Stories reflect the time they are written. Due to COVID, the film industry has been disrupted in myriad ways, and the new releases coming out now are either ones that were pushed back because of the pandemic, or projects made through it. Even without specifically addressing it, the films in the latter category are clearly influenced by the circumstances. There’s M. Night Shyamalan’s Old which is about a group of isolated people being haunted by the passing of time, or the upcoming Language Lessons about a relationship played out entirely over video chat. Projects like this are impacted not only thematically by the situation, but also the practicalities of filming with social distancing requirements. Trent O’Donnell’s Ride the Eagle is another such film, with co-writer and star Jake Johnson saying he and O’Donnell wanted to make a movie about people coming together. The result is a bittersweet comedy about death, family, and making connections with people. It’s a small movie with a cast of only eight, and scenes that focus on quiet interactions or solitary moments. While a little uneven at times, it’s a story with a lot of heart, and some truly endearing performances by its intimate ensemble.
This is Australian Trent O’Donnell’s feature film debut having largely worked in television directing for some of the biggest sitcoms in recent years including The Good Place, Brooklyn Nine-Nine and of course New Girl, where he met Jake Johnson, one of the breakout stars of that show. Johnson and O’Donnell wrote this script together which tells the story of Leif (Johnson), a man in his thirties whose estranged mother Honey (Susan Sarandon) passes away, after having abandoned him at age twelve to join a commune. Honey’s relationship with Leif has been strained at best, and after her death, she leaves him a video outlining his conditional inheritance: Leif is required to complete a series of tasks before coming into possession of his mother’s lakeside cabin.
The premise is simple, and the movie gets to it right away, efficiently establishing Leif’s unconventional adult life and complicated feelings about his mother. Grief is always complex, let alone when you hold anger and resentment for the person who has passed. Much of the film is left in Johnson’s hands as Leif navigates his way through his tasks, accompanied by his dog Nora. It’s a subtle but endearing performance, with much of Leif’s emotional turmoil left unsaid. He dutifully follows the list Honey has left, and it’s Johnson’s restless body language and nuanced characterisation that allows the audience to see the confused pain he feels. I was curious to know more about what Leif’s life was like after his mother left and how he has navigated adulthood, as this is largely left unexplored. The earnest script and Johnson’s portrayal, however, does enough to endear yourself to the character and root for him every step of the way, even as he makes questionable choices.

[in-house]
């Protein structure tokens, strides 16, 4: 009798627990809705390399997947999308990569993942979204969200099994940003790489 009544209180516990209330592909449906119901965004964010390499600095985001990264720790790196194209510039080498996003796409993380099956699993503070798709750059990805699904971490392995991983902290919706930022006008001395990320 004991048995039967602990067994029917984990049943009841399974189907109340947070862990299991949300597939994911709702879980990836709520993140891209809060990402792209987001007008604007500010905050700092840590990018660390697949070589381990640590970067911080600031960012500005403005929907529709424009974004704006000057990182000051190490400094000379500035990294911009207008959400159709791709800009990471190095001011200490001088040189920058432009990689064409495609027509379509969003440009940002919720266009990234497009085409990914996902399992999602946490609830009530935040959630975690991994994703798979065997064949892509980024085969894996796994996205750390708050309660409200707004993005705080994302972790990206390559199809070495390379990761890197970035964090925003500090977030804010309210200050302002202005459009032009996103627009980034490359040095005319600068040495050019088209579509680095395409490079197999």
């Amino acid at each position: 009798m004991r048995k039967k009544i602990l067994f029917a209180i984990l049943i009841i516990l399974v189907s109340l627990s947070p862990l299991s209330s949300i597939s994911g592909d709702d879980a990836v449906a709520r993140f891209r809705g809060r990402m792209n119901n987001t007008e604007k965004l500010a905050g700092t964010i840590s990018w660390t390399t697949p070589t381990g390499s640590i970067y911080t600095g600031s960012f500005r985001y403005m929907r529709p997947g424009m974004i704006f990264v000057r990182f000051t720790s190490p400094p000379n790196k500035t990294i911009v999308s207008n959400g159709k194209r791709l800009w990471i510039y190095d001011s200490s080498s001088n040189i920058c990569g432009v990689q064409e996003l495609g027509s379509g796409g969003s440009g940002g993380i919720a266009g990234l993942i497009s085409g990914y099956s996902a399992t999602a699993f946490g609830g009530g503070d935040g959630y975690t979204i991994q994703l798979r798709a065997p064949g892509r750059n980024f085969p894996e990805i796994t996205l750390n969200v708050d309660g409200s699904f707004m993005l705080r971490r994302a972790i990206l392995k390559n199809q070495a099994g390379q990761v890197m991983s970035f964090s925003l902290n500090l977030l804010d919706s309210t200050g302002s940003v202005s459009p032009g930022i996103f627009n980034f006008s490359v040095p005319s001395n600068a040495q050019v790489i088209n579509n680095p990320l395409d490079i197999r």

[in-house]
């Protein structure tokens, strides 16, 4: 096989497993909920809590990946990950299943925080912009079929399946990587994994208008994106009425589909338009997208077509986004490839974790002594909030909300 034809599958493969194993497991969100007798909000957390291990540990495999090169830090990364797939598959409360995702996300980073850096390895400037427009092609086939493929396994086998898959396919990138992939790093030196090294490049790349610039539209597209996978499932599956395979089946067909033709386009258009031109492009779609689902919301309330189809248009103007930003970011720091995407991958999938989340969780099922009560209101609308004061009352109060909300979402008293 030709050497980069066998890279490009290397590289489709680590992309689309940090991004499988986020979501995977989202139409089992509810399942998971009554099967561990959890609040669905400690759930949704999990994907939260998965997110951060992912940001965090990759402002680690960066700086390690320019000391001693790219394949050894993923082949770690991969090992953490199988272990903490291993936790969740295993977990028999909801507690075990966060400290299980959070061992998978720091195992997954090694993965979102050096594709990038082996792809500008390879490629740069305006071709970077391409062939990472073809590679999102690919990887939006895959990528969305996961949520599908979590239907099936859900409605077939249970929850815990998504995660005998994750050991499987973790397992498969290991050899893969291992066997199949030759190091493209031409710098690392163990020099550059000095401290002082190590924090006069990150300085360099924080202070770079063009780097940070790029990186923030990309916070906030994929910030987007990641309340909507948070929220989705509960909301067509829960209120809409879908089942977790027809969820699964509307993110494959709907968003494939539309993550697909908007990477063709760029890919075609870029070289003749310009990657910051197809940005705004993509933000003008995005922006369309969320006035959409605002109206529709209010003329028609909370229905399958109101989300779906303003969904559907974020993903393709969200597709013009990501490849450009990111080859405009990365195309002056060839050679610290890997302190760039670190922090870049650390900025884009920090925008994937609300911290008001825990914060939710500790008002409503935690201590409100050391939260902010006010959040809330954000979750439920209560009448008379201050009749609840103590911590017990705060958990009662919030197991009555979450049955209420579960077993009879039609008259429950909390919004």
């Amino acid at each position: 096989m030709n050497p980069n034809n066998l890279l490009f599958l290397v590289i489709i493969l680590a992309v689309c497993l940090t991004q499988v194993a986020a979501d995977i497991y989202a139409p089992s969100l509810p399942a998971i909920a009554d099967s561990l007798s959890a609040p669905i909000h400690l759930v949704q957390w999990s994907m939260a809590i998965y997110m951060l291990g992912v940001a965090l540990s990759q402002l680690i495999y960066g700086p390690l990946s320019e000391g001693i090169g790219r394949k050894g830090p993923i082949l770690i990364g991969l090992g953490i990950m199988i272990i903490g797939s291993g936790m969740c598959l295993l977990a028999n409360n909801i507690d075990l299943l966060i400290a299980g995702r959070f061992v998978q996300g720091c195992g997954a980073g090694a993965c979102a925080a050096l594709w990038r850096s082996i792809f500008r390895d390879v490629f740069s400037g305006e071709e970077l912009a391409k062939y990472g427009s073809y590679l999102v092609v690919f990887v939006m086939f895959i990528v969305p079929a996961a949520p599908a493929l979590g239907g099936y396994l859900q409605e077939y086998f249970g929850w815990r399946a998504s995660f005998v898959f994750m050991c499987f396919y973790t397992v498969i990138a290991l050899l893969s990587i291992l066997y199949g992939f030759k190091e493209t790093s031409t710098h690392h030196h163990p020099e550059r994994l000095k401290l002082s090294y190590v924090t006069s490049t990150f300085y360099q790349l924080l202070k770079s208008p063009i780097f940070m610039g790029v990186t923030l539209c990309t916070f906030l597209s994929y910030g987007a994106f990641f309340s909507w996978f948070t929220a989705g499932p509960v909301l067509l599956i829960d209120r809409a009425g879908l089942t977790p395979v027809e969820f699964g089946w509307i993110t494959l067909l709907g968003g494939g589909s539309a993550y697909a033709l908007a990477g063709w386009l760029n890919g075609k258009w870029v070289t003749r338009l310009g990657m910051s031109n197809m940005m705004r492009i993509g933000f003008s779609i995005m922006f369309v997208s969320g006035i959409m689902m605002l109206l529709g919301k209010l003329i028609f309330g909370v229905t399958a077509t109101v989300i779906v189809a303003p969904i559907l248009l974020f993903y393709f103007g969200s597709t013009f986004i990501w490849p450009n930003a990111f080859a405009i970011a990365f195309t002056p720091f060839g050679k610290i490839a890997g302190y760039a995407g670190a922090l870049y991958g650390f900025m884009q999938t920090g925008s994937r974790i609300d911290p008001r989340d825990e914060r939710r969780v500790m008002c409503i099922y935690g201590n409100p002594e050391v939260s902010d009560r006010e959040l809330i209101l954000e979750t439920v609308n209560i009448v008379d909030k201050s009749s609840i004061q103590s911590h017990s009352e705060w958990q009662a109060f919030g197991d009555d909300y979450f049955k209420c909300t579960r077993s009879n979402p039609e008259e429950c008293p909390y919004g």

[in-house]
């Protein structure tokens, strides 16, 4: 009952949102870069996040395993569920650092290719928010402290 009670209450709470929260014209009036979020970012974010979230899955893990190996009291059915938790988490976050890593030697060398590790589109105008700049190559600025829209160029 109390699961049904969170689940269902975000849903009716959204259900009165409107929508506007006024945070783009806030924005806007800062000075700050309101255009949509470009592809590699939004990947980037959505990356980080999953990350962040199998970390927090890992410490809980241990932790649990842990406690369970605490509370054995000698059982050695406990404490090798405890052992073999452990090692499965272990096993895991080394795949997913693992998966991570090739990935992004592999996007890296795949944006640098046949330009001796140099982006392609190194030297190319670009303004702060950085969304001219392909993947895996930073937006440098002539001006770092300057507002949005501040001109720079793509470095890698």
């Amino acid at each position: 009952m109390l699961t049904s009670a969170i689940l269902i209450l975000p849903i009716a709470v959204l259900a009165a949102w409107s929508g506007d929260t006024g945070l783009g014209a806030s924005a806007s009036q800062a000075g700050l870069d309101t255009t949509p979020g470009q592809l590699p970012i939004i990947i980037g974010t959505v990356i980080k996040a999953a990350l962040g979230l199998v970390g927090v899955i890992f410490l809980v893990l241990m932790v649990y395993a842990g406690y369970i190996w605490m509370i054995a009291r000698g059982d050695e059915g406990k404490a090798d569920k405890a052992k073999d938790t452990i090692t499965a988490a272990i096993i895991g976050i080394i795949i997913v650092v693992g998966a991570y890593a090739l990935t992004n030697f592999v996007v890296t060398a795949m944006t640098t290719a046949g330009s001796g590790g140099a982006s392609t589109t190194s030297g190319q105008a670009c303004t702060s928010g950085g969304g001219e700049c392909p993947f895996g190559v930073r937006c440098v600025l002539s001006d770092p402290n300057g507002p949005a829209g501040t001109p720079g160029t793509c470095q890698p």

Johnson is perfectly supported by the rest of the ensemble cast. Sarandon only ever appears in grainy video, and a lot about Honey is left a mystery. Her performance gives humanity to a woman who could easily seem like nothing but a heartless oddball, and she’s clearly wrestling with the decisions she’s made now she’s at the end of her life. D’Arcy Carden plays Leif’s old flame Audrey, and while their conversations take place solely on the phone, their chemistry sizzles and Carden’s winning charm makes her scenes some of the highlights of the movie, and have a lightness and joy that help keep it all from becoming too heavy. Luis Fernandez-Gil as Gorka, Leif’s landlord, has a brief but scene-stealing role, and J.K. Simmons provides a gravitas and emotional grounding in his appearance. Filming during the pandemic does mean the scenes are kept small and some of the interactions are distant, but this doesn’t detract from the film. If anything, it highlights the detached nature of the relationships being depicted and serves the story well.
Leif’s relationship with his dog Nora is of the emotional cores of the film, and Johnson does wonderful, natural work with his companion. Animal lovers should be warned there are some distressing moments. Ride The Eagle is not about the pandemic, but it also is. How do you tell a story about relationships when people can’t be close together? Trent O’Donnell and Jake Johnson have chosen to focus on the power of the connections we make with each other, even when there’s distance or resentment, as all our connections shape who we become. It’s a movie that holds your hand, but does not spell everything out for you. While it would have been nice to learn more of what’s going on with these characters, this little snapshot of a sad, confusing, and life-altering time provides a window into what it means to be a person trying to figure out how they fit in relation to others. It’s a movie about second chances, and allowing ourselves to sit with our past and learn from it. It’s a movie about being honest about what we want and how we feel. There’s some delightful laughs, gut-wrenching moments, and an undeniable note of hope. It’s a movie that reflects our time, and one that is worthy of yours.
Ride the Eagle is in cinemas from September 9th